If a Family Member Dies Do the Survivors Have to Pay the Debts?

by Gregory Hamel
Debts can persist after death.

A death in the family can affect all aspects of your life, from day-to-day activities to your personal finances. When someone passes away, the cash and property left behind can pass on to loved ones. But things can get more complicated if the person dies with debt. In general, surviving family members don't have to pay the debts of deceased loved ones, but debt can reduce the amount of any inheritance you receive.

Dying With Debt

When someone dies, the valuables they leave behind become a collection of property known as an estate. If a family member dies with debt, his debts are typically paid out of his estate. For example, if your uncle dies with $500,000 of assets and $300,000 of debt, the estate would pay off the debt and then distribute the remaining cash and property to his heirs. If debt exceeds the value of the estate, the estate pays as much of the debt as it can, but the creditors can't collect the excess debt from the heirs. In this case, the lenders are out of luck and simply lose money on the debt that is leftover.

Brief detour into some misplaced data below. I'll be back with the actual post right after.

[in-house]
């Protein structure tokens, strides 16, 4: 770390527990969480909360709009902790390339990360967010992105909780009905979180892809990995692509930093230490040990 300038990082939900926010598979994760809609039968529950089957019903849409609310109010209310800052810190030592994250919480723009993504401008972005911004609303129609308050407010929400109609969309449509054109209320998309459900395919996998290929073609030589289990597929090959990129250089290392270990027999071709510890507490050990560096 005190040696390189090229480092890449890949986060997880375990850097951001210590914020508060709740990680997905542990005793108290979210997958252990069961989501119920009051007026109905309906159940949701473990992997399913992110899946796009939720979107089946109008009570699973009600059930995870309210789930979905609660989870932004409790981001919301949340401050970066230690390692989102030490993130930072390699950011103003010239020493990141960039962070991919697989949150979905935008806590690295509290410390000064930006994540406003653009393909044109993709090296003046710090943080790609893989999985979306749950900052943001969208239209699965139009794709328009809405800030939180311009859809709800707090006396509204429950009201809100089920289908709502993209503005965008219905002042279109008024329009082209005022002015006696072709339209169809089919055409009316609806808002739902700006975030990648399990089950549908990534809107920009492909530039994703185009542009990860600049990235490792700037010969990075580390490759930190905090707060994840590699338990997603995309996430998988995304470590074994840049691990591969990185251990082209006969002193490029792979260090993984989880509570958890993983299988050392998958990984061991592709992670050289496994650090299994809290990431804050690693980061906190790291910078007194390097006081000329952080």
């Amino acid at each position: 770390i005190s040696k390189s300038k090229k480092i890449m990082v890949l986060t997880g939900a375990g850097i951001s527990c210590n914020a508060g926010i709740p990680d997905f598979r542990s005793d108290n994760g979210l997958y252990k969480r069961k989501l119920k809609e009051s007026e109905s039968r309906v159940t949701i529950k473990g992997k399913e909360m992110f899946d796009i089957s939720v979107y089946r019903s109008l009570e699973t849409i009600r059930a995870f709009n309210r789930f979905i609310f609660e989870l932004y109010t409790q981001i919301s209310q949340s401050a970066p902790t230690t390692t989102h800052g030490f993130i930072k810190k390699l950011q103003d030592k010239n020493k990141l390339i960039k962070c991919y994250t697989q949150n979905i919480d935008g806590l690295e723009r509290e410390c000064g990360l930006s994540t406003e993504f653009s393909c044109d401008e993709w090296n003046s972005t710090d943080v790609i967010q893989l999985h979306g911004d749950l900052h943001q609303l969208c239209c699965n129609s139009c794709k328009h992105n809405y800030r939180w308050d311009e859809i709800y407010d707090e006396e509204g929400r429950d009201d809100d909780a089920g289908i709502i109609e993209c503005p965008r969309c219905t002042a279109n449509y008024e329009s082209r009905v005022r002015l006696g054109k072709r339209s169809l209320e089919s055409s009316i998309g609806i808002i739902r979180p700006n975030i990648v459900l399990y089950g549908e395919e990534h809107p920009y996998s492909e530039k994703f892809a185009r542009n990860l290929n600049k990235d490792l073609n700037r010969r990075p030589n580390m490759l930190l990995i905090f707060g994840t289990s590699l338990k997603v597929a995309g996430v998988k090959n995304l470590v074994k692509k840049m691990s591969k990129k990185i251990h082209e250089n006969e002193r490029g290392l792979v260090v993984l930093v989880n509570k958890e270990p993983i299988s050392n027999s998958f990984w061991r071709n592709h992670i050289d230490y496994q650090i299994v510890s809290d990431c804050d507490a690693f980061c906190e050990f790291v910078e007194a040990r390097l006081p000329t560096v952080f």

Shared Accounts

It is not possible to inherit debt, but you could be financially responsible for a deceased person's debt if you shared a financial account. For example, if you open a joint credit card with a parent, you are both equally responsible for paying it back, even if one of you passes away. Similarly, if you have a co-signed loan, you still have to pay it off if the co-signer passes away.

Secured Debts

A secured debt is a loan where some piece of property like a car or home acts as collateral for the loan. If a secured debt isn't paid, the lender can seize the collateral to fulfill the debt. When someone dies with a secured debt like a mortgage, monthly payment must continue to be made to keep the lender from taking the property.

How it Affects Your Inheritance

Debts a family member leaves behind serve to diminish the inheritance received by the heirs. Certain assets, however, can pass on to heirs without becoming a part of the estate. For instance, retirement plans like 401(k)s and individual retirement accounts can pass directly to heirs, so they don't have to be used to pay back the deceased person's debt.

About the Author

Gregory Hamel has been a writer since September 2008 and has also authored three novels. He has a Bachelor of Arts in economics from St. Olaf College. Hamel maintains a blog focused on massive open online courses and computer programming.

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